At almost the same moment last week that Uri Grossman, the 20-year-old son of Israeli novelist David Grossman, was reported killed in battle, I got news that an Israeli friend who had been called up to serve as a medic in the north of Israel had taken a David Grossman book with him.
When my friend came to California a few days ago for vacation, I asked him why he grabbed that particular book. He responded: “It was right there on my shelf. Anyway, I didn’t have time to get to the library.”
While the first part of his answer suggests the common-sense approach of a reservist going into the terror (and sometimes boredom) of war, the second part — why a soldier on his way to a battle would need time to go to a library — got me thinking more carefully about the connections between war and literature in Jewish culture. During biblical times, we imagine King David as a proud if reluctant warrior, his violence and his Psalms intimately connected in a language of bold faith. But during the long centuries of the diaspora, as Jews became powerless in the lands of Crusades, Inquisition and pogroms, their resistance to tyranny was displaced into texts and liturgy.
And then suddenly, in one generation, the Jews suffered the ultimate exaggeration of diaspora powerlessness — the Holocaust — and then an almost biblical return to being a warrior people with the founding of the State of Israel. And for half a century our best writers have attempted to create a new literature that responds to the perfect failure, and imperfect success, of these two events.
A unique synthesis of these almost irreconcilable experiences is David Grossman’s now canonical novel “See Under: Love,” set among Holocaust survivors just after the founding of the State of Israel. We meet a young boy named Momik who tries to turn the tragedy of the Holocaust into a story whose language will unlock the hidden meanings of Jewish suffering. Finding this narrative becomes a battle the boy, who eventually becomes a writer, struggles with his whole life.
Initially Momik embodies the communal narrative of suffering he senses all around him, and he describes the neighbors who all “came from Over There, a place you weren’t supposed to talk about too much, only think about in your heart and sigh with a drawn-out krechtz, oyyyy, the way they always do…”
But then Momik grows tired of these stories, living as he does in Israel in the 1950s. Channeling the new national sensibility, he tells his grandfather, who is a survivor: “Shut up already, enough already, we’re sick of your story, you can’t kill the Nazi kaput with a story, you have to beat him to death, and for that you need a naval commando unit to break into the room and take him hostage till Hitler comes to save him, and then they catch Hitler and kill him too with terrible tortures…”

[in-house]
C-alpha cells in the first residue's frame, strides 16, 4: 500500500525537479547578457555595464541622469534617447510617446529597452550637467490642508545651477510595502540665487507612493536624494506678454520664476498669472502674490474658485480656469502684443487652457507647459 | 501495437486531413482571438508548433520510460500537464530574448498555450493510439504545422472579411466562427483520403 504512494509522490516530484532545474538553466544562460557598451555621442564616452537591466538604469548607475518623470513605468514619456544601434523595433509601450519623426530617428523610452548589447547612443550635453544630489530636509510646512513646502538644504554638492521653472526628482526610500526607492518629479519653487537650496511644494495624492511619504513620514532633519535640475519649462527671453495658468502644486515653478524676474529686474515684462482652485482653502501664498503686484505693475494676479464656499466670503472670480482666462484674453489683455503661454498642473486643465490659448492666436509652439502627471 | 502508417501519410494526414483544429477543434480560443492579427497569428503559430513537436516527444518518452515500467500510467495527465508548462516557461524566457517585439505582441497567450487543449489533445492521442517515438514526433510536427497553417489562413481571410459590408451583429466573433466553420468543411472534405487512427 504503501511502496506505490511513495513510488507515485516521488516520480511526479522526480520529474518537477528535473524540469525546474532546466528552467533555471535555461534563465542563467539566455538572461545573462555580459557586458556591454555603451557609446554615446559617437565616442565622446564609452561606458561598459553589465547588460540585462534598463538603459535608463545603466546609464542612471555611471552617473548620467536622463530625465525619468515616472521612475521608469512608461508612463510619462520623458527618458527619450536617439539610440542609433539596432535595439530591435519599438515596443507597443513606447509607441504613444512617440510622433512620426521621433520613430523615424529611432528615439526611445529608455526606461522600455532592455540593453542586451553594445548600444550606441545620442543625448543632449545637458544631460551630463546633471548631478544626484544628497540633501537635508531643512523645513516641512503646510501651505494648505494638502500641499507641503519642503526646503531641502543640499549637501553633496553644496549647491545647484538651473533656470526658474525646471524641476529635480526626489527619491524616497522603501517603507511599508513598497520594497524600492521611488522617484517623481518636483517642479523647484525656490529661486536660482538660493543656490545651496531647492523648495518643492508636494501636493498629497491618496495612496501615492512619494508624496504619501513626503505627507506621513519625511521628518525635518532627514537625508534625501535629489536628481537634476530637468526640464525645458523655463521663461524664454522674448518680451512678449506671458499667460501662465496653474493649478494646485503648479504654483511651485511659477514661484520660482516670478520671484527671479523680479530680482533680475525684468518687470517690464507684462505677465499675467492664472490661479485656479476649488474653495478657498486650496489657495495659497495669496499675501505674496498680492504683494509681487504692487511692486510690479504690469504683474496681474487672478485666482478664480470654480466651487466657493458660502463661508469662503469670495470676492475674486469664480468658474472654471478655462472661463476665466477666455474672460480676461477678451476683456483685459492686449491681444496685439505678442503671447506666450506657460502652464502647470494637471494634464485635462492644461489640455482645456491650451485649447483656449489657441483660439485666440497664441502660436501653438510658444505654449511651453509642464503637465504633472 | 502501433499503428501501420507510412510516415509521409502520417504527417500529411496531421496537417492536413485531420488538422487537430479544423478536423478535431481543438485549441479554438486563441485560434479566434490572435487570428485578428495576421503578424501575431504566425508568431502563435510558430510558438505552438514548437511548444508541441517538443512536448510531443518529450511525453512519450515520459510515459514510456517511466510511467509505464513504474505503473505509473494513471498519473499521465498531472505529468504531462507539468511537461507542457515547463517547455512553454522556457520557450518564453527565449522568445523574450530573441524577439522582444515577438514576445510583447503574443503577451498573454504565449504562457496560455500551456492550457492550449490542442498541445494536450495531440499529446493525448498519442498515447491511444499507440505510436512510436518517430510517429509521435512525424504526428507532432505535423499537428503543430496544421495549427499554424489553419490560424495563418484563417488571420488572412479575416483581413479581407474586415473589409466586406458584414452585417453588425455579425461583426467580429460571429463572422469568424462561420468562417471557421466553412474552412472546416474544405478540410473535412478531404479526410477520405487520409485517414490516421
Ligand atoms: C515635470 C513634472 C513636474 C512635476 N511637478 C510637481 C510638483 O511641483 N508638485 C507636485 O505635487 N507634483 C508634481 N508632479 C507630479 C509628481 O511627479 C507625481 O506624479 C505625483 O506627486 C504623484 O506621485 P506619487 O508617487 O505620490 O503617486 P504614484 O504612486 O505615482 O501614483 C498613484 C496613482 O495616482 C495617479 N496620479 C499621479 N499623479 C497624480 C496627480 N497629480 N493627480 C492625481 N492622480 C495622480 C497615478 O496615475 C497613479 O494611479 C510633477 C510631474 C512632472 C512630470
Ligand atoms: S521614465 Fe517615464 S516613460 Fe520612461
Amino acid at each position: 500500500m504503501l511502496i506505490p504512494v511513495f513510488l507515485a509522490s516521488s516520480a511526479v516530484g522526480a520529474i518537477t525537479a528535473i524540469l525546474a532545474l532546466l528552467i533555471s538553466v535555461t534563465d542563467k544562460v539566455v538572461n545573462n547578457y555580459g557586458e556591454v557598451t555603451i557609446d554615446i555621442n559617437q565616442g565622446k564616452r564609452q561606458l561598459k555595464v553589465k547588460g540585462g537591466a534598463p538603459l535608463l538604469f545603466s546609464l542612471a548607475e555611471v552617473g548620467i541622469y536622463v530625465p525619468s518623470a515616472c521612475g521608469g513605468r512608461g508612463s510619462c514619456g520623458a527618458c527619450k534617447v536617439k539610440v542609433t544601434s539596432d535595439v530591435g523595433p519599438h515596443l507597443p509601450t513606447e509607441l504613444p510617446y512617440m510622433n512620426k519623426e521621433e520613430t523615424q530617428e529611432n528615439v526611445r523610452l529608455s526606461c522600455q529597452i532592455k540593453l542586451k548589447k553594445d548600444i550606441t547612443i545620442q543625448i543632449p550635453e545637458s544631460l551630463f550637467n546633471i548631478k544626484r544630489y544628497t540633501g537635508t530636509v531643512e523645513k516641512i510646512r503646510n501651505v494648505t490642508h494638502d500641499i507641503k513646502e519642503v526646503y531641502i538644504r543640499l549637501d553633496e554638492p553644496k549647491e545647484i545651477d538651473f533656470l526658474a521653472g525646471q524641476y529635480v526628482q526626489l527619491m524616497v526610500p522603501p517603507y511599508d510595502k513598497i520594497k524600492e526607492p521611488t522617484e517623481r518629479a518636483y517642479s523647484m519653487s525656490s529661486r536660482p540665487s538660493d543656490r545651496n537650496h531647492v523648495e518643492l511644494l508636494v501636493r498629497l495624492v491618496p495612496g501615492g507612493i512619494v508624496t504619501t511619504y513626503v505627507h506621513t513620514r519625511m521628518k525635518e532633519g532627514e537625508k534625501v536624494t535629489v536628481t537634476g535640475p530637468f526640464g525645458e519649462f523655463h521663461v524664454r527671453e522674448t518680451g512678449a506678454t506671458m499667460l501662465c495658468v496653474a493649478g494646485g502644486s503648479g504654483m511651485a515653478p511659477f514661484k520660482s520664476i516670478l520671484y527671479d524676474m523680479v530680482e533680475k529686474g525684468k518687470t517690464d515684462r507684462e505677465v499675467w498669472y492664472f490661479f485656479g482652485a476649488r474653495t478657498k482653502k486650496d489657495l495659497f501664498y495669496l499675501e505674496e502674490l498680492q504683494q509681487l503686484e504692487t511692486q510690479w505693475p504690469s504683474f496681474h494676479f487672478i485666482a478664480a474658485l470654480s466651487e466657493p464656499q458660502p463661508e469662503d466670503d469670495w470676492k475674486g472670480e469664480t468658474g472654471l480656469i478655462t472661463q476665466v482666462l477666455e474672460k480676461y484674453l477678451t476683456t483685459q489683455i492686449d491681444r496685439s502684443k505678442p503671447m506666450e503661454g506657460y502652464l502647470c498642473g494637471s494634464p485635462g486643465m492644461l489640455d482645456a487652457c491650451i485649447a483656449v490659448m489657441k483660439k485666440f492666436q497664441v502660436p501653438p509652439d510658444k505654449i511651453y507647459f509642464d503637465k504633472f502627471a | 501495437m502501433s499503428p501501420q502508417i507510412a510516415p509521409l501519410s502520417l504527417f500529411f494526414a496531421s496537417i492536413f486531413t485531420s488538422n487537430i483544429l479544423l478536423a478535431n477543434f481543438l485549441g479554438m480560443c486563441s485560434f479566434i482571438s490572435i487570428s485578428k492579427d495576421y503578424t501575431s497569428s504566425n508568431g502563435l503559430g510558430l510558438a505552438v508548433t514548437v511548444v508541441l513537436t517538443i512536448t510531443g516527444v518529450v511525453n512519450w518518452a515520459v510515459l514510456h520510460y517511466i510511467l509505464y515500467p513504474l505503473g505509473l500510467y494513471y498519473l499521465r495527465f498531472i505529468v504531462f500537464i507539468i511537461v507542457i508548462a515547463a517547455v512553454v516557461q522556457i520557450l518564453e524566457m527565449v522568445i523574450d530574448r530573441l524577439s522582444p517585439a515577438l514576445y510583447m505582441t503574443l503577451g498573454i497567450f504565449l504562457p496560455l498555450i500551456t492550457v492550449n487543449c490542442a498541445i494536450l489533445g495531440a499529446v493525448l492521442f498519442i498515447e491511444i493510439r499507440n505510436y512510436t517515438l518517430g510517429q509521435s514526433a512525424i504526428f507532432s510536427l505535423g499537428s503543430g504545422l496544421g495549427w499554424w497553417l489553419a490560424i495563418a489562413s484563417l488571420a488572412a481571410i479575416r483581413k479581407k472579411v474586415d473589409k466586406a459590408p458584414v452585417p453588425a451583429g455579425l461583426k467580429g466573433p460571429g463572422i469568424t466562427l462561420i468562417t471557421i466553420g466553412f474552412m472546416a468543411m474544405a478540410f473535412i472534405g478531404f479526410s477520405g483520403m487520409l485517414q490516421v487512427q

Momik, under the thumb of the survivor’s pain, understates the power of the first approach. The diaspora’s literary responses to tragedy have been so vital and creative as to become themselves a source of life and hope to nourish future generations. Indeed, the texts were so powerful that they, and the Jews who read and transmitted them, outlasted the empires that had threatened the Jews. Have you seen a Hittite recently? On the other hand, Momik’s fantasy of Israeli military power has also not created a peaceful community for Jews in the Promised Land. Near the end of “See Under: Love,” which has moved back in time to the camps, the adult Momik manages to merge these opposed Jewish fantasies, imagining his grandfather telling stories to the Nazi commander, Herr Neigel, stories of such rich humanity that the Nazi is undone by them, and commits suicide. Grossman has literally turned the literary impulse into one of violent action. The Jew uses language as a weapon, and a Nazi is defeated by Jewish superior storytelling. Now the Nazis are gone, and the Jews continue with a new text —the story told by the survivor, re-imagined by the young Israeli writer, written by the real David Grossman, and read by Jews around the world.
The book ends with the oldest Jewish literary strategy, a prayer, a new psalm of David: “All of us prayed for one thing: that he might end his life knowing nothing of war. Do you understand, Herr Neigel? We asked for so little: for a man to live in this world from birth to death and know nothing of war.”
For David Grossman and his family, this prayer was not answered, and their tragedy is our tragedy. But Jewish history tells us, if it tells us anything, that his prayer will live on.
Daniel Schifrin is a writer and editor in Berkeley, Calif.